Tonight I saw Take Shelter, starring Michael Shannon and Jessica Chastain.
Curtis (Shannon) is a family man. He works hard at his construction job each day to provide for his sweet wife Samantha (Chastain) and their young daughter Hannah (Tova Stewart).
Hannah is deaf and needs surgery to try out a cochlear implant. Samantha is relieved when they finally receive word that the insurance will cover it.
But Curtis begins having terrible nightmares predicting an apocalyptic storm. This takes his attention away from his family and his work. He grows paranoid about the supposed impending doom and decides to renovate the storm shelter in their backyard.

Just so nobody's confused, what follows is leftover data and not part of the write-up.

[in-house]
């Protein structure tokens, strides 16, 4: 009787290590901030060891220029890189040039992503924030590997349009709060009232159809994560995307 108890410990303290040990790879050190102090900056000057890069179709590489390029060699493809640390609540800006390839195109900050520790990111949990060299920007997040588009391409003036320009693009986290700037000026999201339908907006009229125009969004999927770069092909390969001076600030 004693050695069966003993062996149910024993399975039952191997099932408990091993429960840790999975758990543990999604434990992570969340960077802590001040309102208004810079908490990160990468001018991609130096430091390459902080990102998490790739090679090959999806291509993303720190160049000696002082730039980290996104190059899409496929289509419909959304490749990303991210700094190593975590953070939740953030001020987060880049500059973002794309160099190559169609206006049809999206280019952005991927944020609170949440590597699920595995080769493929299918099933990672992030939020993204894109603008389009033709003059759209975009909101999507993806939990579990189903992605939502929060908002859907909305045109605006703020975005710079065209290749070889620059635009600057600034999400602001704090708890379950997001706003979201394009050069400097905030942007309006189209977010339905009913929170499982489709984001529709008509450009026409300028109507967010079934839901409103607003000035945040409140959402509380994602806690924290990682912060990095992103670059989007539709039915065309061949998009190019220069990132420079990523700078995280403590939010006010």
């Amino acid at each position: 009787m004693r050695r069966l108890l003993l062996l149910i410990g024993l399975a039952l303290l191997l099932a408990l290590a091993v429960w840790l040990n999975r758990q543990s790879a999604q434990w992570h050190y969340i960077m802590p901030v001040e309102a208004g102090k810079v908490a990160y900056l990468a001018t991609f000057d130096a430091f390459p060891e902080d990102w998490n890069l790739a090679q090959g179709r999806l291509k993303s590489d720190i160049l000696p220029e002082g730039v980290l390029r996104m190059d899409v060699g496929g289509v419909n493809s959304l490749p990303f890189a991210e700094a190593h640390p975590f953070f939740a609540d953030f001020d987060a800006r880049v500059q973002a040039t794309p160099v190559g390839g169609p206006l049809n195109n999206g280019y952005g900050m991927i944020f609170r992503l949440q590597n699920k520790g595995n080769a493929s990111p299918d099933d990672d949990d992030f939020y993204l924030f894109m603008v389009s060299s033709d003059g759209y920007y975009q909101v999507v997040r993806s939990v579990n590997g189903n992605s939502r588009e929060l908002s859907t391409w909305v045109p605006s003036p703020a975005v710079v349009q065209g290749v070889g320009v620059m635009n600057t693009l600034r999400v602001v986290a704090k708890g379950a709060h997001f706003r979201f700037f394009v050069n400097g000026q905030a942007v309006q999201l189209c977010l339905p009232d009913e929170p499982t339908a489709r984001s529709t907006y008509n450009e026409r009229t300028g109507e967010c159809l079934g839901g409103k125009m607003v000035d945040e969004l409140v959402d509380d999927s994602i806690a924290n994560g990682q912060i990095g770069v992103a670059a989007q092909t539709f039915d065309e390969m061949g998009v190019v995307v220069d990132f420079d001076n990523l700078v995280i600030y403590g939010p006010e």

At the same time, he's keeping his elaborate (expensive) plans for the shelter from Samantha and beginning to investigate mental illness (since it runs in his family).
As we watch his obsessive paranoia increase, we feel sorry for his patient wife, and even sorrier for him. After all, he may be bearing witness to his own descent into craziness. Or is he?
Michael Shannon plays this role so convincingly, he's more fragile than frightening. His fear is written on his face, but contained in the presence of those he holds dear. And although he is the least reasonable person on-screen at all times, he has the audience rooting for him in spite of it.
I'll be surprised if Shannon doesn't get an Oscar nomination for this role.
Chastain is also good, as are the rest of the supporting cast. Granted, they have a lot less to do, but they are all very believable as simple, Midwestern folks just trying to live their lives. Kudos to writer/director Jeff Nichols for creating 'real' characters.
And I may be in the minority, but I loved the ending. The fact that it wasn't predictable or wrapped up in a big red bow made me smile.
As did the possibility it implied.